"There's only one person in this race who has served our country in uniform, who has already fought to keep our country safe, and it ain't Dan Bishop," he said.
Outside spending favored Bishop nearly 2-to-1 over McCready, according to an analysis by the Center for Responsive Politics. That helped offset what had been McCready's fundraising advantage.
But a spokesman for the Democratic Congressional Campaign Committee said Monday much of its $5 million investment was under the radar.
The DCCC decided "to quietly invest in the race ... and avoid an air war that would nationalize the race," spokesman Cole Leiter said in a news release. Democrats believe that one reason they lost a special election in Georgia two years ago was because of all the national support -- and money -- garnered by Democrat Jon Ossoff.
Conservative Bill Kristol, now a visiting fellow at Davidson College and frequent Trump critic, said Monday the president may expect Bishop to win and wants to share in the spotlight if he does. But if Bishop loses despite the administration's investment of time and attention, "Then you could imagine things may be quite different in 2020 than they were in 2016," Kristol said.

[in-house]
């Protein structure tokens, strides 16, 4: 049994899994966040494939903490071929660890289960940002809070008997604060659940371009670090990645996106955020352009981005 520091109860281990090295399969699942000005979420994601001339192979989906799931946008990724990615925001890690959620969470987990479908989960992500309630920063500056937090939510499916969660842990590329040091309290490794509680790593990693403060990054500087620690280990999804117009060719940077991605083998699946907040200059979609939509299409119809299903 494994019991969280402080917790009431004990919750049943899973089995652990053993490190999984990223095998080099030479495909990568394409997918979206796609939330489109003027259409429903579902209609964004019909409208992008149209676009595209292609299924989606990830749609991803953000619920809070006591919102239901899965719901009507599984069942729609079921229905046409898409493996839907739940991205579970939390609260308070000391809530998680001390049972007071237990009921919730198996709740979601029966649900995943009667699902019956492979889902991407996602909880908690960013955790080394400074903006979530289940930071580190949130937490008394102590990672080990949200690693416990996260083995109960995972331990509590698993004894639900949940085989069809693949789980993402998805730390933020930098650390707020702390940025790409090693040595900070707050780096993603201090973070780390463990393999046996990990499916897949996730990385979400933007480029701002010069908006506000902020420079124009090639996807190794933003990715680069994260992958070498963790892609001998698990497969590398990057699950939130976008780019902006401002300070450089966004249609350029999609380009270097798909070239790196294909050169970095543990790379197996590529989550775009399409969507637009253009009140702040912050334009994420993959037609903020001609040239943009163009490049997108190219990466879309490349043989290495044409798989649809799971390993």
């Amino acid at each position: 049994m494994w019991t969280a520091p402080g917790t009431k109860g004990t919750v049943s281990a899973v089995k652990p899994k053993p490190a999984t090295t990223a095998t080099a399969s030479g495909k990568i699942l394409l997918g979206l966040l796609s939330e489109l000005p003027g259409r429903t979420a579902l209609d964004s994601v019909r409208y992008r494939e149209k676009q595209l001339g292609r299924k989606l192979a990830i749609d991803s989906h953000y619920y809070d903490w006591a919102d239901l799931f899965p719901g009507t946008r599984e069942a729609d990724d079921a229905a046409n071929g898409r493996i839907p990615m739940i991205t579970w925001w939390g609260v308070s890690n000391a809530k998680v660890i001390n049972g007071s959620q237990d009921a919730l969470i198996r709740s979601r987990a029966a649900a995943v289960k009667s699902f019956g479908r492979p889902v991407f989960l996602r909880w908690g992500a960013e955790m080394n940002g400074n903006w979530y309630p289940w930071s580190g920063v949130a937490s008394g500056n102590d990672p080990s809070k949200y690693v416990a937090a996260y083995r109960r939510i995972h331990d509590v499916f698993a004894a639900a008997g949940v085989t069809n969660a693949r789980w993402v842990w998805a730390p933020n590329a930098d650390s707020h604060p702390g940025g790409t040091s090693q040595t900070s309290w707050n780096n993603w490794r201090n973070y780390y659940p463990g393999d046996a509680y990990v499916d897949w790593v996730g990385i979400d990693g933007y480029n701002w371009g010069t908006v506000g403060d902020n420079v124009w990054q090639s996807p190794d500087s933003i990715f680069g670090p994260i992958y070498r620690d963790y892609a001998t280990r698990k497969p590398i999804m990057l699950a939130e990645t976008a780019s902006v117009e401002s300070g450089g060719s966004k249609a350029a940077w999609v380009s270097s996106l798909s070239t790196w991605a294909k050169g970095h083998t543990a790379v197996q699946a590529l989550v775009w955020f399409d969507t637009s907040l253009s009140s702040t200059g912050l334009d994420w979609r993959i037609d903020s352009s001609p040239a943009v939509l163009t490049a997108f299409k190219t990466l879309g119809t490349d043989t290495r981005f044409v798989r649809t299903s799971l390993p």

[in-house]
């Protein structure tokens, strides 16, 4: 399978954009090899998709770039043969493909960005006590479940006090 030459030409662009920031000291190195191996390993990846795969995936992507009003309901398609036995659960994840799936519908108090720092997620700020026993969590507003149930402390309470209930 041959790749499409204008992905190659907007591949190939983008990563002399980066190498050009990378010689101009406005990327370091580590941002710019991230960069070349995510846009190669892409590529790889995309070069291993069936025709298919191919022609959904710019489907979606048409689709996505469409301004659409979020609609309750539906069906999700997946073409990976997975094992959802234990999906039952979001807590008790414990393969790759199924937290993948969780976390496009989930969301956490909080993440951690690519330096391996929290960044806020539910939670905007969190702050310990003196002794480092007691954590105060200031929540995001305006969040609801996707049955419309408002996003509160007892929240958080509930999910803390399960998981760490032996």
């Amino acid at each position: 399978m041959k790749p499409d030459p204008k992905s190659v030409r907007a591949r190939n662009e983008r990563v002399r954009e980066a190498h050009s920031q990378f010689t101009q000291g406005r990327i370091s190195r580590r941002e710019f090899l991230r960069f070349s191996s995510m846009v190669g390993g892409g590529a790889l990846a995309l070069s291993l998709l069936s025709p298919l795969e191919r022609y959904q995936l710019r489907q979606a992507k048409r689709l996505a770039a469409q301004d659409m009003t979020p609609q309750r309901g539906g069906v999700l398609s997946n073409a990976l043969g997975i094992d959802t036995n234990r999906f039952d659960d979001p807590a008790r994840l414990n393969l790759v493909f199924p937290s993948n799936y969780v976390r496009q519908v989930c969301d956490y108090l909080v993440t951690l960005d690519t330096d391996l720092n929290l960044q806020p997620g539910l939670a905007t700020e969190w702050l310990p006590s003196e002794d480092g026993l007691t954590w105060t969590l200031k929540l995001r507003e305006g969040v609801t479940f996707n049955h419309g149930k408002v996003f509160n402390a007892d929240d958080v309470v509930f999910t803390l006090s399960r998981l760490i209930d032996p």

Even before Trump arrived in Fayetteville, it was clear his involvement is important to many Bishop voters. One was George Digh, 66, of Mint Hill.
Standing in line at Wingate to hear Pence, he said he was attending his first political rally. He supports Bishop because "he's a disciple of Donald Trump."
And Ann Hamilton of Monroe said she just wants to vote Republican. "We could lose our freedom of religion if Democrats get in office," said Hamilton, 85. "Plus they're murdering babies."
(c)2019 The Charlotte Observer (Charlotte, N.C.)
Visit The Charlotte Observer (Charlotte, N.C.) at www.charlotteobserver.com
Distributed by Tribune Content Agency, LLC.